By Alfred Hermida
Technology editor, BBC News website
These are testing times for the team behind one of Microsoft's most ambitious product launches ever.
Microsoft's Xbox 360 is finished and in production
In just a few weeks' time, it will unleash its great white hope of gaming, the Xbox 360, across the world.
But rolling out a next generation games console in the US, Europe and Japan virtually simultaneously is proving to be a greater challenge than anyone imagined.
"There's a reason no-one has done this before and we are figuring that out," said Xbox marketing boss Peter Moore.
"If we knew what we were getting into, we might not have done it," he admitted at a recent Xbox event in Amsterdam.
In the past console makers have staggered the release of a new machine, like Sony did with the PlayStation Portable. The device first saw the light of day in Japan, three months later in the US and almost a year later in Europe.
Microsoft is trying to do something its rivals have never done and it has 2,500 people working hard to ensure the global launch goes according to plan.
The software giant has spent millions on its current Xbox, trying to build a foothold in a space dominated by Sony's PlayStation 2.
By making sure its new Xbox 360 is out months ahead of Sony's PlayStation 3, Microsoft is hoping to win over the wallets and thumbs of gamers.
The downside has been a rush to get the console, the games and the online support ready for the 22 November launch in the US, and in Europe for 2 December and Japan for 10 December.
"We're going to ship all around the world; how we're going to do that, I don't know," said Mr Moore. "We're going to rent every 747 we can find."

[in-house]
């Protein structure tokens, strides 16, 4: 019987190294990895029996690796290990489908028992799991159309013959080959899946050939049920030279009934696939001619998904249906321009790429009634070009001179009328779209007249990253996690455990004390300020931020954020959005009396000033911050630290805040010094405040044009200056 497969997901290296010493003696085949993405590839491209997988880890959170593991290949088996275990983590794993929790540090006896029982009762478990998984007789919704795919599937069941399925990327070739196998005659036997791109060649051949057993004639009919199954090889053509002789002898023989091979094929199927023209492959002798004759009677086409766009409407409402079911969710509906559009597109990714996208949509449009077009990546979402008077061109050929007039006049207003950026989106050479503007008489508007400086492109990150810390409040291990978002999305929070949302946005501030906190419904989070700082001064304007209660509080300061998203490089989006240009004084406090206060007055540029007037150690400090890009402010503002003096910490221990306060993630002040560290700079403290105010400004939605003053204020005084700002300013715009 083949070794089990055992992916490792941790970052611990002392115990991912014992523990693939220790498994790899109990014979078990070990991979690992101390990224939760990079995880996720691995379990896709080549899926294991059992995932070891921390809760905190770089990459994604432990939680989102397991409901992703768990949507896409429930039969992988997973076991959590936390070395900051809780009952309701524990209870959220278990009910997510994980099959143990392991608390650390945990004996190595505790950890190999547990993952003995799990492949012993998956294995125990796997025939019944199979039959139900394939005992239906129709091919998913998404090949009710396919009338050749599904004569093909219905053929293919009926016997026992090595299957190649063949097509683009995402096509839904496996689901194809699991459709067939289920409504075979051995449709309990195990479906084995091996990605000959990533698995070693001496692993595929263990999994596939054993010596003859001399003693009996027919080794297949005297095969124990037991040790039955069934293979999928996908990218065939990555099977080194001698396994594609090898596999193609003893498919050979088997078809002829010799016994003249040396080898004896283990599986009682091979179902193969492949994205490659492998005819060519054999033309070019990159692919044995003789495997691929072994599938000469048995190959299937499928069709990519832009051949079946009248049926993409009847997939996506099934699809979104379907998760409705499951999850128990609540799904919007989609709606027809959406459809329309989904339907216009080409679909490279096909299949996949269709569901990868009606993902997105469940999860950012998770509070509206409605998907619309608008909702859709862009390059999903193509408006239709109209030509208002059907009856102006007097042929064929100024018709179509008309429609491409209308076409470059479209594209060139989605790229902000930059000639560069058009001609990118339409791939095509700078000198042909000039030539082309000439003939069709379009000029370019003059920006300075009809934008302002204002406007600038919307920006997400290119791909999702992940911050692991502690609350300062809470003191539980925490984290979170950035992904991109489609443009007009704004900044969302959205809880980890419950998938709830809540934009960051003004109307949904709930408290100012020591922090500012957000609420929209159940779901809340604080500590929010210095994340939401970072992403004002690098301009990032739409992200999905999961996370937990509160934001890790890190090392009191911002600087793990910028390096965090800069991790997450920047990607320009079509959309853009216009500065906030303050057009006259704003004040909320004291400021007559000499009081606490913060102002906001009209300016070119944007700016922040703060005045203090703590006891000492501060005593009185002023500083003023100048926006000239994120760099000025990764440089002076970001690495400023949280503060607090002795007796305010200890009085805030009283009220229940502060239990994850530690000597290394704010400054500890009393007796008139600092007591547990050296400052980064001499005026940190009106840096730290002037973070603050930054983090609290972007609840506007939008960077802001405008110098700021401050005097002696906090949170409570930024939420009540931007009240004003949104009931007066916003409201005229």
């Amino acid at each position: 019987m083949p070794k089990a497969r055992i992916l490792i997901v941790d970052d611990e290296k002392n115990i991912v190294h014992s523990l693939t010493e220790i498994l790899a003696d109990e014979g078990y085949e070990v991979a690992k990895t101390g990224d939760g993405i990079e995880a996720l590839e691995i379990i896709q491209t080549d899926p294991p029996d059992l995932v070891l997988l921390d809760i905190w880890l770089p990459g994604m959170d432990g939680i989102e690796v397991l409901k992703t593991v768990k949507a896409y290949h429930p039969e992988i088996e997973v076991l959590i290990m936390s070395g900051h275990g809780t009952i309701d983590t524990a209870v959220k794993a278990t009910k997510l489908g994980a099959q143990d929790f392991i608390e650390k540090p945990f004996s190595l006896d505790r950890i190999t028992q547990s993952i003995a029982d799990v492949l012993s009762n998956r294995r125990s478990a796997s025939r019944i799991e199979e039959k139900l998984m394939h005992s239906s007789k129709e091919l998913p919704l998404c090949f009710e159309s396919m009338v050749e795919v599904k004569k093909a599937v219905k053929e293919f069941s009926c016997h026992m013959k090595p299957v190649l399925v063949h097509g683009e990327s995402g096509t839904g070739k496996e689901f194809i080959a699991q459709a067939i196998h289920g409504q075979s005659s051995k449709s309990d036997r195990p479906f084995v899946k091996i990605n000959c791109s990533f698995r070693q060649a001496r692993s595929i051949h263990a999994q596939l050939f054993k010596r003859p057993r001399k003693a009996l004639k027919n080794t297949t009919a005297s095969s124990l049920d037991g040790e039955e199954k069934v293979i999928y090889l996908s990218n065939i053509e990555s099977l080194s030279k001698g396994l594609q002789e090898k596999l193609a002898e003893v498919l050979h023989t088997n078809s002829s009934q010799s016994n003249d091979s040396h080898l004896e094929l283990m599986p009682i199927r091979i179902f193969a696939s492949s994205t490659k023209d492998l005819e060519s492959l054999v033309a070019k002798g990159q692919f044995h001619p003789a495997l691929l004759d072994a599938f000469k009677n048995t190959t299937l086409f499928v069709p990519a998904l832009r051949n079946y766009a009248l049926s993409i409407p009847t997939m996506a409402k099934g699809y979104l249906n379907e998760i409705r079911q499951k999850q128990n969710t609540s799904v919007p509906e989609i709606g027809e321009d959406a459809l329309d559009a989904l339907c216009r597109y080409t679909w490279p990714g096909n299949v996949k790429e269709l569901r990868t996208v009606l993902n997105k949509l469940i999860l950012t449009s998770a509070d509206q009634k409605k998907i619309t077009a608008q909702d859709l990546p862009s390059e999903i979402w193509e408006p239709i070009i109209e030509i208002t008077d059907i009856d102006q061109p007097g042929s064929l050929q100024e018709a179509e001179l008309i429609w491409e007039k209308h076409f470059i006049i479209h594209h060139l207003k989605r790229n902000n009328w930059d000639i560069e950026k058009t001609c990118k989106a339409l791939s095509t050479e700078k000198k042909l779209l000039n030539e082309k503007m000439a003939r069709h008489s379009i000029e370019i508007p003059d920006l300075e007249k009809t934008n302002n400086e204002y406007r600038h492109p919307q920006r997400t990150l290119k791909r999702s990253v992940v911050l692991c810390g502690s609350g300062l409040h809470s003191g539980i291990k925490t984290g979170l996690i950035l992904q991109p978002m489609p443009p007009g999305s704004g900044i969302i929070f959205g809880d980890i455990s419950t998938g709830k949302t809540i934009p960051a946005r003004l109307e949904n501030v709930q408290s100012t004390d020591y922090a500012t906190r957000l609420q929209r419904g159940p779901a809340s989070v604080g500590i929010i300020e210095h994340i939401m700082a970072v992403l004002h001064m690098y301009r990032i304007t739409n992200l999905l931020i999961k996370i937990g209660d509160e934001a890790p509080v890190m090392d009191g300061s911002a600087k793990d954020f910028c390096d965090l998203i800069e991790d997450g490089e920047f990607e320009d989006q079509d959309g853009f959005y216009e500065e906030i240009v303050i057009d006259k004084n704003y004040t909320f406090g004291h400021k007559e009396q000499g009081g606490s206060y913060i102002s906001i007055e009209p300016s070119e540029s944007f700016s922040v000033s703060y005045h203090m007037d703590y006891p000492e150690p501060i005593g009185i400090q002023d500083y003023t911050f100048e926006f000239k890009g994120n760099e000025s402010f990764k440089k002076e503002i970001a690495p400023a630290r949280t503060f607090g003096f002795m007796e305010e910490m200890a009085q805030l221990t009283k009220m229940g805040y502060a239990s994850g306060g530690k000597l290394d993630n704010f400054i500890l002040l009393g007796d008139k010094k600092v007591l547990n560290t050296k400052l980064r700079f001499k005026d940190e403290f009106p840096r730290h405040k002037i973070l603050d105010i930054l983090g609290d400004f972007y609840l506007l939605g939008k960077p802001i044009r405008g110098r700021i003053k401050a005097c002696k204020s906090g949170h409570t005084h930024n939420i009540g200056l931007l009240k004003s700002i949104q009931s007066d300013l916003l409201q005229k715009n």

The Xbox team admit that despite their best efforts, there will be some logistic issues around getting enough machines into the shops.
"No matter how big the number is, we are going to sell out," said Xbox supremo J Allard. "We are going to have some disappointment with retailers and consumers."
Shooting, racing and sports
Still, a games console is only as good as the games available for it.
The sci-fi shooter Halo became the reason to buy the original Xbox and the PlayStation 2 was largely helped by the exclusive Grand Theft Auto series of games.
So Microsoft needs to persuade gamers that it is worth paying between $299-$399 (£209-£279 in the UK) to enter the world of next generation gaming.
Project Gotham Racing 3 promises photo-realistic graphics
At the X05 showcase event last week, Microsoft showed off some of the games coming for the 360, including its three flagship titles, Perfect Dark Zero, Project Gotham Racing 3 and Kameo.
But as the launch deadline nears, the Xbox team cannot guarantee that these key games will be in the shops on the day the 360 goes on sale.
"I'm hoping it will happen," said Mr Allard. "If something's not ready we'll hold it back.
"These games are not far from being done, and if they're three weeks after the launch or they're on launch day I don't think it makes a significant difference."
The problem for Microsoft is that some of the big names in the business are reluctant to rush out a game as they do not want to damage a franchise with a product that does not live up to expectations.
This is one of the reasons why leading French game maker Ubisoft has just delayed the Tom Clancy Ghost Recon game for the 360 until February next year.
Fifa 06 for the 360 is due out for Christmas
Microsoft can draw some consolation from the support of games giant Electronic Arts which has promised five games for the holiday season, including versions of its best-selling Fifa, Burnout and Madden games.
The next few weeks will be crucial, as the new games are tested to see if they are ready to go.
"Games will arrive with a thousand bugs and get into the certification process," explained Mr Moore.
"They make it or they don't. It's no big deal if a game takes another week. The consumer will get a strong line-up."